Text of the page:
For #3, I edited together the official album cover, a wallpaper and the audiobook's cover to create the fullest and cleanest art to them make my own version. I toyed with recoloring the background to a green shade to try to contrast with the red/brown hues, and make it a little more distinct... but in the end I left it as is, I kept toying around with how yellow or how blue to tint the green, how dark, how saturated, but I could never get it to feel quite right. For #4, I wasn't able to find the exact font used on the poster, but I found one that was similar enough, and manually edited some details on it to replicate the original style a little bit closer. #5 required little editing, I just thought the alternate logo structure worked better with the space.

For #6, I had to manually clean up the image after enhancing, as it was very grainy and artifacty. Looking up close, there some pretty glaring errors in the artwork that I tried fix, as well as overlaying a better image source for Beth. For #7, I combined together three different promo posters into one, overlapping the various images and adding the black boxes here and there to maintain the same look. I was somewhat limited in that I didn't have the original images for these, so I was stuck with mostly keeping everything locked in place and struck in certain patterns, rather than creating a custom build of it from scratch--in the end, it feels a little random and cluttered, but I think it functions, and I like the difference in style from all the other covers.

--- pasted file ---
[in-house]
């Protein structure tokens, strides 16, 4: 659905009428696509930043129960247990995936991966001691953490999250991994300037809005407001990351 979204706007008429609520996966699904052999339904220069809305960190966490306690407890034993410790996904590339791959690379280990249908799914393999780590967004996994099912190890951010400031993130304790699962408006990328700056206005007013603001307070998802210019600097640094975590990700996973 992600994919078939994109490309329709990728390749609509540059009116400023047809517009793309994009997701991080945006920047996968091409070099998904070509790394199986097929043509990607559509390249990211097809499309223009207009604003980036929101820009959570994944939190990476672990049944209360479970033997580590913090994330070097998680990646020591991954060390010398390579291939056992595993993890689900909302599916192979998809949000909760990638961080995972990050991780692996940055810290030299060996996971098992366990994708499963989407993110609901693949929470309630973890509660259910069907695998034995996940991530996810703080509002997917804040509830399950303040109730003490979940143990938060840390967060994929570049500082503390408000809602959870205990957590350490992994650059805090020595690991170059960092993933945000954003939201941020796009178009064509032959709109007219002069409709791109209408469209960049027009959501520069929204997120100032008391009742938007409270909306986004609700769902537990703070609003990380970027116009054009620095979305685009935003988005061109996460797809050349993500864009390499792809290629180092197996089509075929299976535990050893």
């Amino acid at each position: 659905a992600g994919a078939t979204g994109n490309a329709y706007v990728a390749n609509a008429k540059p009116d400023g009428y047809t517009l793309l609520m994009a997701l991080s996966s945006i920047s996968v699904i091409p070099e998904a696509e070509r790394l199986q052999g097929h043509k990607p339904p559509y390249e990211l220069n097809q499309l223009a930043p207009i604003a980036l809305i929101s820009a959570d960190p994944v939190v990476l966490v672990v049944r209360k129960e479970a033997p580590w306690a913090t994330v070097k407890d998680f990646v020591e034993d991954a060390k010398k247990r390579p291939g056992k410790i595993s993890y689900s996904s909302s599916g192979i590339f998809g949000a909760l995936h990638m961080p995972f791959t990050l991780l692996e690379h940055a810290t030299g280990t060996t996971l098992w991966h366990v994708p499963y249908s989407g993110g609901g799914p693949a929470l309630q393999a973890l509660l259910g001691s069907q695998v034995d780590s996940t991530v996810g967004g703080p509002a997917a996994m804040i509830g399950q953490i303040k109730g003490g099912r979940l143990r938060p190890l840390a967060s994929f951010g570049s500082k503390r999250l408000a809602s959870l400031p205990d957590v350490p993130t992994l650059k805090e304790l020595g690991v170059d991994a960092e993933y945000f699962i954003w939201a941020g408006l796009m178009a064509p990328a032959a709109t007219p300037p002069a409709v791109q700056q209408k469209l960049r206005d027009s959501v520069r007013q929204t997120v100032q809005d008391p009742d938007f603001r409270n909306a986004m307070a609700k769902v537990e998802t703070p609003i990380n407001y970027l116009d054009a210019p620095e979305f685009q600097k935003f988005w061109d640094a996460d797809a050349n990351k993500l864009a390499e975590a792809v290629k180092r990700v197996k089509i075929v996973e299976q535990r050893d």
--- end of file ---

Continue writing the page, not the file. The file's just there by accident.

#8 uses a piece an Abdelrahman Khaled Hosni, which I mostly just needed to shift the text and add wider side spacing. #9 uses a piece by Anqi-Art, which I find really stunning, and has a great 'Alice in Wonderland' rabbit-hole style. #10 uses a piece by Iaroslav Koshosov, which adapts a publicity pose of Anya, over which they added the chess crown. For my edit, I had to find the original publicity photo, match it to the final piece, and use this to be able to paint out the overlaid text, and then have a clean version to be able to expand the background and move some of the blurry chess pieces.

#11 uses moody digital art by Jose Buz√≥n, which I mostly left unedited, other than moving one of the white chess pieces at the bottom further up in the image. Finally, #12 uses a great piece by Lucas Tetrault, which I had to compress the space vertically. This meant having to cut the image into various slices, moving the bottom foreground chess pieces up significantly, and then having to shift around a few of the green pills to fit better into the available space, then paint out all the burned-in text, find a similar font, and then make sure that all the green background texture blended all together smoothly after moving things around (which disrupted the gradient). 

Hope you enjoy, let me know your favorites, and which you think best captures the tone of the show and the music!